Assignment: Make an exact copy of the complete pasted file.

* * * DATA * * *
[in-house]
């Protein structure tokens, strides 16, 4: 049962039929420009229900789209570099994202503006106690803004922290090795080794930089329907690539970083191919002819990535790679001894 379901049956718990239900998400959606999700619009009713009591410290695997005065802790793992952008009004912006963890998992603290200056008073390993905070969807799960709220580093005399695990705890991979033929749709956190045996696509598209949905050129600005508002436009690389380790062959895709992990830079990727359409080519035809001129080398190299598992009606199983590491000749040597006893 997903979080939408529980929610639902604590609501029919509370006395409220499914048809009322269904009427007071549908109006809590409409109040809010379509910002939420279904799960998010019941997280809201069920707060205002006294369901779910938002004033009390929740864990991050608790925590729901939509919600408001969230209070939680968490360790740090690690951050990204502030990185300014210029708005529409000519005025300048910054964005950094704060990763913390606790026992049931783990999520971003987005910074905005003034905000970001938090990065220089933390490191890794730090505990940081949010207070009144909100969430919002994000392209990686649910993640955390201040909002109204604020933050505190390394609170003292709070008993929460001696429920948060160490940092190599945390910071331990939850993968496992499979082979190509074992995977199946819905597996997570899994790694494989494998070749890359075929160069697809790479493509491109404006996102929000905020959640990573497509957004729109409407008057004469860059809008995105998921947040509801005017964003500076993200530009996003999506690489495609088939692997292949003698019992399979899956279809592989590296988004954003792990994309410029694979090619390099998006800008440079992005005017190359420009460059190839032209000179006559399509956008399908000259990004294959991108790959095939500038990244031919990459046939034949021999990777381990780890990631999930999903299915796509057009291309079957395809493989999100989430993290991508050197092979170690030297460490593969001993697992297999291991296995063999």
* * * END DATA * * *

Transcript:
[in-house]
């Protein structure tokens, strides 16, 4: 049962039929420009229900789209570099994202503006106690803004922290090795080794930089329907690539970083191919002819990535790679001894 379901049956718990239900998400959606999700619009009713009591410290695997005065802790793992952008009004912006963890998992603290200056008073390993905070969807799960709220580093005399695990705890991979033929749709956190045996696509598209949905050129600005508002436009690389380790062959895709992990830079990727359409080519035809001129080398190299598992009606199983590491000749040597006893 997903979080939408529980929610639902604590609501029919509370006395409220499914048809009322269904009427007071549908109006809590409409109040809010379509910002939420279904799960998010019941997280809201069920707060205002006294369901779910938002004033009390929740864990991050608790925590729901939509919600408001969230209070939680968490360790740090690690951050990204502030990185300014210029708005529409000519005025300048910054964005950094704060990763913390606790026992049931783990999520971003987005910074905005003034905000970001938090990065220089933390490191890794730090505990940081949010207070009144909100969430919002994000392209990686649910993640955390201040909002109204604020933050505190390394609170003292709070008993929460001696429920948060160490940092190599945390910071331990939850993968496992499979082979190509074992995977199946819905597996997570899994790694494989494998070749890359075929160069697809790479493509491109404006996102929000905020959640990573497509957004729109409407008057004469860059809008995105998921947040509801005017964003500076993200530009996003999506690489495609088939692997292949003698019992399979899956279809592989590296988004954003792990994309410029694979090619390099998006800008440079992005005017190359420009460059190839032209000179006559399509956008399908000259990004294959991108790959095939500038990244031919990459046939034949021999990777381990780890990631999930999903299915796509057009291309079957395809493989999100989430993290991508050197092979170690030297460490593969001993697992297999291991296995063999």